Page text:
Yunnan province has the largest variety and population of minorities in all of China. In addition to this ethnic diversity, Yunnan offers a wide range of geography, from the high mountains of the Tibetan plateau to the low jungles reminiscent of the province’s Southeast Asian neighbors.
This makes Kunming, the capital of Yunnan and one of the most beautiful cities in China, an excellent place to study for any student interested in anthropology and minority culture. A good place to start looking for programs is the University of Yunnan. If you are interested in studying minority cultures, a great program is SIT’s semester in Yunnan Province.
Something Completely Different:
If you are interested in a more unique study abroad experiences in China, there are several places that can offer something completely different.
One of the most vibrant cities in Asia and the world, Hong Kong offers a confluence of cultures, a thriving economy, and a night life that is unmatched in most of China. Whether you choose to study at the University of Hong Kong, the Asia-Pacific Institute of Business, or through some other school or program, Hong Kong will provide an exciting place to spend your time.
One thing to keep in mind is that, while Hong Kong has something for everyone, from shopping to hiking, the main language is Cantonese not the Mandarin spoken on the mainland. If you are interested in studying Mandarin Chinese, Hong Kong is not the best choice.
Xinjiang is China’s large northwestern province, home to the sizable Uygher Muslim minority group. For many visitors, entering Xinjiang from coastal China is like crossing into another country. The architecture and people take on a more Central Asian appearance, mosques outnumber temples, and the musky smell of roasting lamb fills the streets.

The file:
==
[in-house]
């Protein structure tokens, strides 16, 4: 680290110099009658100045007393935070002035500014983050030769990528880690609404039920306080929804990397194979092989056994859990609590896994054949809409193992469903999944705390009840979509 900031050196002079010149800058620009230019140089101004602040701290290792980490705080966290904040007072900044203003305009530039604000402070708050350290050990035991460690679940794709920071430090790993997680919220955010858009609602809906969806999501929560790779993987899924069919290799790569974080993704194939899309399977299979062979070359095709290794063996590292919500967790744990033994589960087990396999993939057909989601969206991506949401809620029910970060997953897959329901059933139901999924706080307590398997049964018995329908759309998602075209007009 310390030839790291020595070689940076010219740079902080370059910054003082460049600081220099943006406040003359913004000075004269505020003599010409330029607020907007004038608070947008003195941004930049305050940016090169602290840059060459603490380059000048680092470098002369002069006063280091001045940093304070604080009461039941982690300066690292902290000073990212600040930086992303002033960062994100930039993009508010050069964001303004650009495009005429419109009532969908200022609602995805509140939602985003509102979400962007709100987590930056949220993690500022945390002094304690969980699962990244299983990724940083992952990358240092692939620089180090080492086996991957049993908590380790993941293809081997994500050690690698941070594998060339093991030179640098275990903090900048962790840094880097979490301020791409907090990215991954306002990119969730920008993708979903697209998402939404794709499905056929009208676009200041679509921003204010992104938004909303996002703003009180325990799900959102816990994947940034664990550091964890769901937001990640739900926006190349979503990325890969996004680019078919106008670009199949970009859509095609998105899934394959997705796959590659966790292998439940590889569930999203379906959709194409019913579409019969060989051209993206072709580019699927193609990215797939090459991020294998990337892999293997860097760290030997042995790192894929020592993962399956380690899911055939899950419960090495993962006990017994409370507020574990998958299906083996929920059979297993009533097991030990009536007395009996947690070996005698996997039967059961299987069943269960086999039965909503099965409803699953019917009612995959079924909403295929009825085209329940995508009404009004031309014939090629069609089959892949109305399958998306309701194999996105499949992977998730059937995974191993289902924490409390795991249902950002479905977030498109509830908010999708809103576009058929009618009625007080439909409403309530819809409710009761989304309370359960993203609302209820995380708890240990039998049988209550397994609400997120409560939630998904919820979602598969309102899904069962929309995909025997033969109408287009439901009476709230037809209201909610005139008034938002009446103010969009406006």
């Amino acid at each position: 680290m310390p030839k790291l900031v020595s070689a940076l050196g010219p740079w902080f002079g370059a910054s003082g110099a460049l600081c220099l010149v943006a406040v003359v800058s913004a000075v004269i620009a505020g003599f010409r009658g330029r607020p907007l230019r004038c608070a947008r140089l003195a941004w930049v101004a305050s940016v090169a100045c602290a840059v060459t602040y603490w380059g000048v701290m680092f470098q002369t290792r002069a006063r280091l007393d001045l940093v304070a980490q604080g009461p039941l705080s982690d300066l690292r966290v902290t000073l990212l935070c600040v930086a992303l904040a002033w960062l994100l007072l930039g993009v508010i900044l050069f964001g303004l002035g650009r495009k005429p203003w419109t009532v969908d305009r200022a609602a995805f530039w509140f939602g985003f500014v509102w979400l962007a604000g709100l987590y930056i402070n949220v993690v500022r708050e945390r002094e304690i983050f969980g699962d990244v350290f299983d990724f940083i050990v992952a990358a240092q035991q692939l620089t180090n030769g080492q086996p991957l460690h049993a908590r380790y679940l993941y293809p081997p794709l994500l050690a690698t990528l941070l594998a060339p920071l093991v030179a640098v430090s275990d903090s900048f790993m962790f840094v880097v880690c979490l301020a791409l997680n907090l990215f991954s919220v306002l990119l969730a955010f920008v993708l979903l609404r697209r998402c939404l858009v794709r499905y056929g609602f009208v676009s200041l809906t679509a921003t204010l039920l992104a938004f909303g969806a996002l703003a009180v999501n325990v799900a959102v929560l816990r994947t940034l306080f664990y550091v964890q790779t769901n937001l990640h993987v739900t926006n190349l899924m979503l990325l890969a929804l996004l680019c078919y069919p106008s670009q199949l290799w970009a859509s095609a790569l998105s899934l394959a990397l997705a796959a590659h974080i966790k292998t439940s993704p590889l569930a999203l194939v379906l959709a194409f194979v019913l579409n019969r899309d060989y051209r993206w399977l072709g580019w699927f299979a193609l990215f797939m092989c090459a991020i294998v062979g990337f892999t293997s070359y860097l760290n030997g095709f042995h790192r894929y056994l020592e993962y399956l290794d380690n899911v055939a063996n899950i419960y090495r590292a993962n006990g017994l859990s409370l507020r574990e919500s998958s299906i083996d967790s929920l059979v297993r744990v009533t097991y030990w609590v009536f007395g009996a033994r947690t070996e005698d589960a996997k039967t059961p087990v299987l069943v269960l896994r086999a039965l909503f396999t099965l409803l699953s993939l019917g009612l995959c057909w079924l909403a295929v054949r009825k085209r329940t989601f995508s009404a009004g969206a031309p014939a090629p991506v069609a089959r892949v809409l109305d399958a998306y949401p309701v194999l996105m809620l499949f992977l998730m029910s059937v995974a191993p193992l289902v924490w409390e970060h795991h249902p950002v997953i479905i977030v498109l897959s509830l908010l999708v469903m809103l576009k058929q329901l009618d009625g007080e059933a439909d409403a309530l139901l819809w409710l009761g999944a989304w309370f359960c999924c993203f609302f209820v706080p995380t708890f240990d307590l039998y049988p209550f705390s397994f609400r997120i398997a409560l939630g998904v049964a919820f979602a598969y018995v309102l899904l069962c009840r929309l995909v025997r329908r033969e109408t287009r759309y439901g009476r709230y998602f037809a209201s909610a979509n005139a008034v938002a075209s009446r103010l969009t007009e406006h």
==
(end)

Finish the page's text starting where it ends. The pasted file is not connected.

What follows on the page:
Whether you decide to study in the provincial capital Urumqi at a major university like Xinjiang University, or through a program in a smaller city or town, studying abroad in Xinjiang provides an opportunity to study a variety of languages and a unique culture in a very different part of China.
The high mountains and Buddhist culture of Tibet is nearly legendary. For the international student, a study abroad experience in Tibet can be like no other. It can also be a serious logistical challenge. If you decide that you want to study in Tibet, it is best to start planning well in advance.
There are several programs set up through partnerships between Chinese and American universities. Unlike other places in China it is advisable that prospective students work through one of these well established partnerships, or through something like the excellent SIT Tibetan and Himalayan Studies program, instead of making arrangements for yourself.
Visitors from most countries require a visa to enter China. However, if you plan to study in China, you will require a special visa. For those looking to study for six months or less, the F class visa, often called a business visa, is required. This requires a letter of invitation from the school at which you intend to study, at least two empty pages in your passport, a completed visa application, a few passport photos, and payment of the visa fee.
If you plan to study for more than six moths, then the X class visa is required. The process for acquiring this visa is the same as for the F visa, except a physical examination will be required. For those unable to obtain an X visa from their home country, it is sometimes possible to upgrade a standard tourist visa once in China. Ask your program administrator in advance if this is the case.
From Beijing to Shanghai, Hong Kong to Tibet, there is something for everyone in China. The large, rapidly changing, country is exciting and at times intimidating. However, by narrowing down your search, it is easy to see that China is an ideal place to study abroad.
For long term study abroad plans, travel insurance is highly recommendable. Make sure your policy is tailored to wherever you’re going in China.